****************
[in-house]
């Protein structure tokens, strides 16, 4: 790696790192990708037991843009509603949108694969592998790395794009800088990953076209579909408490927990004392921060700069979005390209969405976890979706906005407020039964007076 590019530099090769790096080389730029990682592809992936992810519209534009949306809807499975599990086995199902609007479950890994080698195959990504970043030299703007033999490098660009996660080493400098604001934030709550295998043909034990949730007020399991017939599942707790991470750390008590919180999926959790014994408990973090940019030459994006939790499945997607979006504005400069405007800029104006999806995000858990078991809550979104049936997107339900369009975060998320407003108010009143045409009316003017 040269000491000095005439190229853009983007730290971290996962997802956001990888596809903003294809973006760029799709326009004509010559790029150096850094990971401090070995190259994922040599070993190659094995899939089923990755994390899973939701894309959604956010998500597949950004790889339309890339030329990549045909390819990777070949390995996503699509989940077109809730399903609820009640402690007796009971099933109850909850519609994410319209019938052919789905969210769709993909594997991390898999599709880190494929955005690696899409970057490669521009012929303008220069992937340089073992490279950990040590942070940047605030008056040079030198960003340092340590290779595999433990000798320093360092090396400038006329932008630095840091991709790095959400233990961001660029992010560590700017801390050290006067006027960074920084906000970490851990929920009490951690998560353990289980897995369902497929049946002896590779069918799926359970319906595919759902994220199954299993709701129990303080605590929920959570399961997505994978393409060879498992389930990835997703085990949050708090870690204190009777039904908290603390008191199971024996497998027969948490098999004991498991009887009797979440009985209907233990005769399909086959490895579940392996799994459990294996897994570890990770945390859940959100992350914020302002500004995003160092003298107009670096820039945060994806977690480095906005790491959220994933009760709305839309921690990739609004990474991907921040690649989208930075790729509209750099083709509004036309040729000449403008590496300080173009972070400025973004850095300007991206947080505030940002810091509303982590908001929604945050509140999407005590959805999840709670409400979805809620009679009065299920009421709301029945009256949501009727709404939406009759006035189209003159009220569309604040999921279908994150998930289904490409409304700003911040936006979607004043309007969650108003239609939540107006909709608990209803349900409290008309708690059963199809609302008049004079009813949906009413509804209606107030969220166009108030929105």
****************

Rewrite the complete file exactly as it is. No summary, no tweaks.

[in-house]
């Protein structure tokens, strides 16, 4: 790696790192990708037991843009509603949108694969592998790395794009800088990953076209579909408490927990004392921060700069979005390209969405976890979706906005407020039964007076 590019530099090769790096080389730029990682592809992936992810519209534009949306809807499975599990086995199902609007479950890994080698195959990504970043030299703007033999490098660009996660080493400098604001934030709550295998043909034990949730007020399991017939599942707790991470750390008590919180999926959790014994408990973090940019030459994006939790499945997607979006504005400069405007800029104006999806995000858990078991809550979104049936997107339900369009975060998320407003108010009143045409009316003017 040269000491000095005439190229853009983007730290971290996962997802956001990888596809903003294809973006760029799709326009004509010559790029150096850094990971401090070995190259994922040599070993190659094995899939089923990755994390899973939701894309959604956010998500597949950004790889339309890339030329990549045909390819990777070949390995996503699509989940077109809730399903609820009640402690007796009971099933109850909850519609994410319209019938052919789905969210769709993909594997991390898999599709880190494929955005690696899409970057490669521009012929303008220069992937340089073992490279950990040590942070940047605030008056040079030198960003340092340590290779595999433990000798320093360092090396400038006329932008630095840091991709790095959400233990961001660029992010560590700017801390050290006067006027960074920084906000970490851990929920009490951690998560353990289980897995369902497929049946002896590779069918799926359970319906595919759902994220199954299993709701129990303080605590929920959570399961997505994978393409060879498992389930990835997703085990949050708090870690204190009777039904908290603390008191199971024996497998027969948490098999004991498991009887009797979440009985209907233990005769399909086959490895579940392996799994459990294996897994570890990770945390859940959100992350914020302002500004995003160092003298107009670096820039945060994806977690480095906005790491959220994933009760709305839309921690990739609004990474991907921040690649989208930075790729509209750099083709509004036309040729000449403008590496300080173009972070400025973004850095300007991206947080505030940002810091509303982590908001929604945050509140999407005590959805999840709670409400979805809620009679009065299920009421709301029945009256949501009727709404939406009759006035189209003159009220569309604040999921279908994150998930289904490409409304700003911040936006979607004043309007969650108003239609939540107006909709608990209803349900409290008309708690059963199809609302008049004079009813949906009413509804209606107030969220166009108030929105």